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Android (s GOOG) smartphones are the most data hungry, according to new statistics from Nielsen Co., blowing past the iPhone (s AAPL) and other smartphones. But it’s still not clear why that is and whether or not this indicates more usage on the part of Android users or something inherent in the platform that lends itself to more data use.
Nielsen said Android users consume an average of 582 megabytes per month over cellular connections. IPhone users were second with 492 megabytes per month followed by WebOS (s HPQ) phones (448 MB), Windows Phone 7 (s MSFT) (317 MB), and BlackBerry (S RIMM) (127 MB) handsets. The data was gathered by looking at more than 65,000 cell phone bills of mobile users. The results fall in line with a previous report in December from Arieso that also found Android devices were the heaviest data users.
Other Nielsen statistics suggest, however, that iPhone users should be the biggest data users. Nielsen said that iPhone users were tops in downloading an app in the last 30 days as well listening to streaming music or watching video in the last month, while Android users were second in all those categories.
Now it could be that Android owners are more power users while iPhone users dabble more broadly but may not be as intense in their data use. This got me thinking there might be other reasons why Android users look like bigger data users. Apple requires apps that are bigger than
200 20 MB to be downloaded over Wi-Fi rather than on a 3G connection. It also does its software updates over a wired connection via iTunes, while Android users get their updates wirelessly. Those updates are more limited in their impact since they’re not frequent, but it does show that Android can natively route more traffic via cellular networks than iOS. Android also has a higher percentage of free apps compared to iOS, and it’s likely the free apps monetize more through ads, which have to communicate frequently with ad servers.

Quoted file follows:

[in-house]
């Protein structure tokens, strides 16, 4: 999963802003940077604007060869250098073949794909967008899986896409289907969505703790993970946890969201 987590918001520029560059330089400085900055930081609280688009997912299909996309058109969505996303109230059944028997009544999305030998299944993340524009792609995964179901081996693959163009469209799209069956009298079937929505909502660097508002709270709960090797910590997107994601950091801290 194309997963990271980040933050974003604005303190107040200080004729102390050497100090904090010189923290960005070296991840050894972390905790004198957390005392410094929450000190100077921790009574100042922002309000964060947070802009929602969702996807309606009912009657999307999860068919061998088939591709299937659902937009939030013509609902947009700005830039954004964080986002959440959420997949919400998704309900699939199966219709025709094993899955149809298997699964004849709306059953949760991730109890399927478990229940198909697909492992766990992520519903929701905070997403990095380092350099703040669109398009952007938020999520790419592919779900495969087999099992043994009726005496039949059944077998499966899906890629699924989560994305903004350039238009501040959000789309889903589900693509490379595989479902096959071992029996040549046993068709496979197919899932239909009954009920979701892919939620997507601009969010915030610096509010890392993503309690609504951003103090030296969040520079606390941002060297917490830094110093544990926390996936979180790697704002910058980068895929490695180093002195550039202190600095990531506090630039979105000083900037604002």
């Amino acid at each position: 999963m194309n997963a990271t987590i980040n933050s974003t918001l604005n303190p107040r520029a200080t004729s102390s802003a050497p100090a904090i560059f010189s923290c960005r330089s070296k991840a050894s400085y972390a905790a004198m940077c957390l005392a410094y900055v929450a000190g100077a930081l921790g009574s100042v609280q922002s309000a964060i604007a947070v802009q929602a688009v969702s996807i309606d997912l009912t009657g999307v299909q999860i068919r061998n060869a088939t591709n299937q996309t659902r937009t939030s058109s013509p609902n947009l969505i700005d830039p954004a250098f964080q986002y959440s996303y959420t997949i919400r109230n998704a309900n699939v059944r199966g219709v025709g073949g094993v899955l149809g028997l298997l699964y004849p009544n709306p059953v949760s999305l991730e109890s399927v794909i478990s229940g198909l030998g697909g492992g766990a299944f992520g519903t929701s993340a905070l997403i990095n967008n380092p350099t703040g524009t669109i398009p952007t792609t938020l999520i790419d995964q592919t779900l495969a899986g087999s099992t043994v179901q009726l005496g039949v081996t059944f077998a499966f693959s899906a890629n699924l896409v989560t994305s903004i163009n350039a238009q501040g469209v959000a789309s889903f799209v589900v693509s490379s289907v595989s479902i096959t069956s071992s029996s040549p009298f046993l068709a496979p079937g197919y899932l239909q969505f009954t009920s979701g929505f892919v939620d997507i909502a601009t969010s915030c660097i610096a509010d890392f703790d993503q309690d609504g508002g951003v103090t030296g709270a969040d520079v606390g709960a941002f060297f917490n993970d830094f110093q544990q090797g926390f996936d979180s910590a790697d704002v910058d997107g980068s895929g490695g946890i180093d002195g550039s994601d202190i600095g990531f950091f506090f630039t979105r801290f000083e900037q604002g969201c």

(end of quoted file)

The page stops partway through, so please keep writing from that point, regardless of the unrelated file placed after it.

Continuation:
But I also wondered if the whole frenzy over location databases kept by Google and Apple may also be part of the issue. As you may recall, Apple was in the spotlight for the way its iPhones gathered location information in a local database file. Apple said that the database is backed up by Apple when a user connects through iTunes. But Google, however, said that when an Android user opts in for location services, anonymized location information is sent directly to Google’s servers. That means Google is potentially sending a steady stream of information from its phones back to its data centers to improve its location database, something it has to do because it stopped using its Google Street View cars to gather Wi-Fi database information. This could also help explain why Android users appear to be using more data.
Now, I could totally missing the mark on this. And perhaps it just comes down to the fact that Android users are more savvy. That wouldn’t be totally surprising, especially since Android devices gained mobile hotspot functionality in the U.S. before iPhones did. The platform was more popular initially with programmers and tech enthusiasts who were attracted by Android’s openness and its ability to modify it. So it could be that these users just try to get more out of their devices. Nielsen tells me that Android users skew younger in the 25-34 year old age group, which might also have an effect with younger users potentially more active on Android.
But I think it’s a good question to raise considering Android is now the leading smartphone platform and it’s attracting more mainstream users now, not just techie early adopters. And all this is happening in an age when broadband caps and tiered data plans are now becoming more of a reality, which is putting more of a spotlight on data efficiency. Now, I’m not sure users are going to be attracted to data-sipping platforms like BlackBerry just to save a buck, but this could impact some Android users if they’re finding their usage is higher than it ought to be not because of their actions, but because of the platform’s inherent characteristics.
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